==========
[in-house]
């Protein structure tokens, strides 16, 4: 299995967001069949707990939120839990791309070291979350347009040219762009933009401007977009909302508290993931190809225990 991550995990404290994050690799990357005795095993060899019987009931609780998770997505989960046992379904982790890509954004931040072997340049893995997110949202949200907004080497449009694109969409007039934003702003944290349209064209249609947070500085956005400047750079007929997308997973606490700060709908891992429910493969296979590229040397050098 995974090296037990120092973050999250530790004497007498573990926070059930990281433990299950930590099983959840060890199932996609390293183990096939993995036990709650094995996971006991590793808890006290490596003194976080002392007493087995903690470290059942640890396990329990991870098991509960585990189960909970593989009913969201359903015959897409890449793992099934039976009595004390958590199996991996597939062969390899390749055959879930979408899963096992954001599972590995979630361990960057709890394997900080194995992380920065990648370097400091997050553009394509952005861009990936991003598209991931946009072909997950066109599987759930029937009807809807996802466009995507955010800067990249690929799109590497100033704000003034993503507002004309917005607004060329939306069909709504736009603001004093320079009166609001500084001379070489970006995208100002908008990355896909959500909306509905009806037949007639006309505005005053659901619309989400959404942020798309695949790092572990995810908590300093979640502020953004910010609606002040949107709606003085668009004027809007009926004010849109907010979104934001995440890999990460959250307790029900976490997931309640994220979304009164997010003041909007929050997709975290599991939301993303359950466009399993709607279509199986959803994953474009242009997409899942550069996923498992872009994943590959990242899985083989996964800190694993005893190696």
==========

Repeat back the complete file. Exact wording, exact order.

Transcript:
[in-house]
């Protein structure tokens, strides 16, 4: 299995967001069949707990939120839990791309070291979350347009040219762009933009401007977009909302508290993931190809225990 991550995990404290994050690799990357005795095993060899019987009931609780998770997505989960046992379904982790890509954004931040072997340049893995997110949202949200907004080497449009694109969409007039934003702003944290349209064209249609947070500085956005400047750079007929997308997973606490700060709908891992429910493969296979590229040397050098 995974090296037990120092973050999250530790004497007498573990926070059930990281433990299950930590099983959840060890199932996609390293183990096939993995036990709650094995996971006991590793808890006290490596003194976080002392007493087995903690470290059942640890396990329990991870098991509960585990189960909970593989009913969201359903015959897409890449793992099934039976009595004390958590199996991996597939062969390899390749055959879930979408899963096992954001599972590995979630361990960057709890394997900080194995992380920065990648370097400091997050553009394509952005861009990936991003598209991931946009072909997950066109599987759930029937009807809807996802466009995507955010800067990249690929799109590497100033704000003034993503507002004309917005607004060329939306069909709504736009603001004093320079009166609001500084001379070489970006995208100002908008990355896909959500909306509905009806037949007639006309505005005053659901619309989400959404942020798309695949790092572990995810908590300093979640502020953004910010609606002040949107709606003085668009004027809007009926004010849109907010979104934001995440890999990460959250307790029900976490997931309640994220979304009164997010003041909007929050997709975290599991939301993303359950466009399993709607279509199986959803994953474009242009997409899942550069996923498992872009994943590959990242899985083989996964800190694993005893190696």